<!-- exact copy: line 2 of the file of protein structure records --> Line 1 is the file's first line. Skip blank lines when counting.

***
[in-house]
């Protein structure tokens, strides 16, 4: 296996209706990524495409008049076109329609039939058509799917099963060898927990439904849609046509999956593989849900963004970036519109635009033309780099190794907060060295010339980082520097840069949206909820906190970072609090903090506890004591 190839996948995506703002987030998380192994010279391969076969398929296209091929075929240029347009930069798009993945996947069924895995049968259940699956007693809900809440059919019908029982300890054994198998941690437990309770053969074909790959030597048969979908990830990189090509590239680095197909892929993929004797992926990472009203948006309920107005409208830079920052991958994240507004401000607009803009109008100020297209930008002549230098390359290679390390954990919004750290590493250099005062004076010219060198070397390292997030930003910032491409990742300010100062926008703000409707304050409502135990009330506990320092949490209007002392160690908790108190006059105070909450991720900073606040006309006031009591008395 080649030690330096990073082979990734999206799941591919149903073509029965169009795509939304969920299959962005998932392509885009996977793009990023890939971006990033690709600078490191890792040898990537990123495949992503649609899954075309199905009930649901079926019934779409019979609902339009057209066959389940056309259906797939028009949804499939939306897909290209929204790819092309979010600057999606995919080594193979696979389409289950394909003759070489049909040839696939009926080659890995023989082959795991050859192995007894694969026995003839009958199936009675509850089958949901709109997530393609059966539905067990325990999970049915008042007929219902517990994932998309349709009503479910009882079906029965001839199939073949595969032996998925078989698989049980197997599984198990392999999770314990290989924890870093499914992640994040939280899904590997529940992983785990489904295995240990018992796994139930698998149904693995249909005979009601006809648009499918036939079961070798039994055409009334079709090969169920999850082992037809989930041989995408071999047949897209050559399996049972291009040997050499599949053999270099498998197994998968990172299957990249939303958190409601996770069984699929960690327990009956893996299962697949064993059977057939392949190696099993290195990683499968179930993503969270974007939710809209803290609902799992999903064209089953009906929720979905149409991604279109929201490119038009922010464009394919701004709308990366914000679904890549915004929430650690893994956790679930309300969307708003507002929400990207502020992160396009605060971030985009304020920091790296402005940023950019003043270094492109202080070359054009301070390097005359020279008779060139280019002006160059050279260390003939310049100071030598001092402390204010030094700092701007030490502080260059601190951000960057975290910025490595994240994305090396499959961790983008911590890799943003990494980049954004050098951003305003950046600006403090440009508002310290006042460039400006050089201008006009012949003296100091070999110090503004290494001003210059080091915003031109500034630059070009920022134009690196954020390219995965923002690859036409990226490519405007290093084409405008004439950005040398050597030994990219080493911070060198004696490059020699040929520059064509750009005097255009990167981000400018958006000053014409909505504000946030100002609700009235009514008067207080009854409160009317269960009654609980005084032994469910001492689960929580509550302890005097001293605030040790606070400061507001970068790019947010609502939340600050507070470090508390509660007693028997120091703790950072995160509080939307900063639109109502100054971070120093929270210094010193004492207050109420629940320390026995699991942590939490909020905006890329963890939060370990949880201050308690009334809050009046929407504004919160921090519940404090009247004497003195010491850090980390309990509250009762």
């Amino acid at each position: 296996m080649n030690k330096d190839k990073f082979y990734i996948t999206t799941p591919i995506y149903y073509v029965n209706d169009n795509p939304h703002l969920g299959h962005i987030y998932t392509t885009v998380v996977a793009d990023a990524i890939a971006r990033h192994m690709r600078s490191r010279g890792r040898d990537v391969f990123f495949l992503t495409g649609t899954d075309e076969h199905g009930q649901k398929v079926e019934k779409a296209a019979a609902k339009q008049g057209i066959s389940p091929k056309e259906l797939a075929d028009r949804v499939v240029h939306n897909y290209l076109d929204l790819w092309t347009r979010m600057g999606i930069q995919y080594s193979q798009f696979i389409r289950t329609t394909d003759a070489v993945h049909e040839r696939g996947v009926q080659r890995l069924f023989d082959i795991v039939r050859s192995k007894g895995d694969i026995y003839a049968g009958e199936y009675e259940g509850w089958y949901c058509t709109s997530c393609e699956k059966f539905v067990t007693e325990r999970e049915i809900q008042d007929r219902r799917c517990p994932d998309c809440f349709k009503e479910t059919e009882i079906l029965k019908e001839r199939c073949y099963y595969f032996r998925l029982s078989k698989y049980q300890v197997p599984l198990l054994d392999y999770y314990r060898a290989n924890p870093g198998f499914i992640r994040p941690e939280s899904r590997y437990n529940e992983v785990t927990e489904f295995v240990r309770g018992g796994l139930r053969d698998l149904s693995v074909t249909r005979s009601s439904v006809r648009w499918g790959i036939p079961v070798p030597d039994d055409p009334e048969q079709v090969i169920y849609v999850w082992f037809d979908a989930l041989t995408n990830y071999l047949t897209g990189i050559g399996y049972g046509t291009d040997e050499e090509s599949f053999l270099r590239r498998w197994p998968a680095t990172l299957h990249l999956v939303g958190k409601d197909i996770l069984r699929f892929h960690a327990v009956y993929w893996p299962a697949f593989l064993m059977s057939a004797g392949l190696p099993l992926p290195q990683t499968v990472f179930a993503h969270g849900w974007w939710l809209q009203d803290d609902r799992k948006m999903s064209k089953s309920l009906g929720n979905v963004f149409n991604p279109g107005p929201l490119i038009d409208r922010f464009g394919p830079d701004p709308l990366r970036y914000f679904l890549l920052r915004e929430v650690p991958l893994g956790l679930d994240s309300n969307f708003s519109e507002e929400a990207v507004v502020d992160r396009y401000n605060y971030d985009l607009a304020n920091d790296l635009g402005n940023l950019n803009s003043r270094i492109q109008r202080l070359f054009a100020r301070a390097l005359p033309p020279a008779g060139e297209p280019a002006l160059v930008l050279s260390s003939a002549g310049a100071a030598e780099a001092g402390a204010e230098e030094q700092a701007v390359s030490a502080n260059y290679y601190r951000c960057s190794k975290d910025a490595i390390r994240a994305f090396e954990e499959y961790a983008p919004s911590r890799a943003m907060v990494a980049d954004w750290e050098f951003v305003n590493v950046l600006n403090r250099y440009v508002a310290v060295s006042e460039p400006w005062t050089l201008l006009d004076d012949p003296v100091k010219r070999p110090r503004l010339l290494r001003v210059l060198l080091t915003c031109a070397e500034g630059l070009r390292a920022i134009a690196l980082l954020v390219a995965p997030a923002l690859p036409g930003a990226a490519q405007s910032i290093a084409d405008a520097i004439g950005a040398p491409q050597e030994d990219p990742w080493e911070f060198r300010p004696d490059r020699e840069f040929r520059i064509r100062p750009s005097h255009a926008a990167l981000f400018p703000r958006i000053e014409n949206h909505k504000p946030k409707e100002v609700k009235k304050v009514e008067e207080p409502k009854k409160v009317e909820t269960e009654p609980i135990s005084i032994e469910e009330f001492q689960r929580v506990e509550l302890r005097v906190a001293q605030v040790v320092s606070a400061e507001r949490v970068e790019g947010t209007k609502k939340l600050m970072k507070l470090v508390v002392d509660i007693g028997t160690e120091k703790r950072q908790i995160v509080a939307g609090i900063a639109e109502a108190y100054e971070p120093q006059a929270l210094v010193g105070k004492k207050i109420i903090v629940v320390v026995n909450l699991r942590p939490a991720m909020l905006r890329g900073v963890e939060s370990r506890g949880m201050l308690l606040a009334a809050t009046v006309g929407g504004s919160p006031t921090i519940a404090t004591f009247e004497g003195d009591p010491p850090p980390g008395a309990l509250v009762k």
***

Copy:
């Protein structure tokens, strides 16, 4: 296996209706990524495409008049076109329609039939058509799917099963060898927990439904849609046509999956593989849900963004970036519109635009033309780099190794907060060295010339980082520097840069949206909820906190970072609090903090506890004591 190839996948995506703002987030998380192994010279391969076969398929296209091929075929240029347009930069798009993945996947069924895995049968259940699956007693809900809440059919019908029982300890054994198998941690437990309770053969074909790959030597048969979908990830990189090509590239680095197909892929993929004797992926990472009203948006309920107005409208830079920052991958994240507004401000607009803009109008100020297209930008002549230098390359290679390390954990919004750290590493250099005062004076010219060198070397390292997030930003910032491409990742300010100062926008703000409707304050409502135990009330506990320092949490209007002392160690908790108190006059105070909450991720900073606040006309006031009591008395 080649030690330096990073082979990734999206799941591919149903073509029965169009795509939304969920299959962005998932392509885009996977793009990023890939971006990033690709600078490191890792040898990537990123495949992503649609899954075309199905009930649901079926019934779409019979609902339009057209066959389940056309259906797939028009949804499939939306897909290209929204790819092309979010600057999606995919080594193979696979389409289950394909003759070489049909040839696939009926080659890995023989082959795991050859192995007894694969026995003839009958199936009675509850089958949901709109997530393609059966539905067990325990999970049915008042007929219902517990994932998309349709009503479910009882079906029965001839199939073949595969032996998925078989698989049980197997599984198990392999999770314990290989924890870093499914992640994040939280899904590997529940992983785990489904295995240990018992796994139930698998149904693995249909005979009601006809648009499918036939079961070798039994055409009334079709090969169920999850082992037809989930041989995408071999047949897209050559399996049972291009040997050499599949053999270099498998197994998968990172299957990249939303958190409601996770069984699929960690327990009956893996299962697949064993059977057939392949190696099993290195990683499968179930993503969270974007939710809209803290609902799992999903064209089953009906929720979905149409991604279109929201490119038009922010464009394919701004709308990366914000679904890549915004929430650690893994956790679930309300969307708003507002929400990207502020992160396009605060971030985009304020920091790296402005940023950019003043270094492109202080070359054009301070390097005359020279008779060139280019002006160059050279260390003939310049100071030598001092402390204010030094700092701007030490502080260059601190951000960057975290910025490595994240994305090396499959961790983008911590890799943003990494980049954004050098951003305003950046600006403090440009508002310290006042460039400006050089201008006009012949003296100091070999110090503004290494001003210059080091915003031109500034630059070009920022134009690196954020390219995965923002690859036409990226490519405007290093084409405008004439950005040398050597030994990219080493911070060198004696490059020699040929520059064509750009005097255009990167981000400018958006000053014409909505504000946030100002609700009235009514008067207080009854409160009317269960009654609980005084032994469910001492689960929580509550302890005097001293605030040790606070400061507001970068790019947010609502939340600050507070470090508390509660007693028997120091703790950072995160509080939307900063639109109502100054971070120093929270210094010193004492207050109420629940320390026995699991942590939490909020905006890329963890939060370990949880201050308690009334809050009046929407504004919160921090519940404090009247004497003195010491850090980390309990509250009762």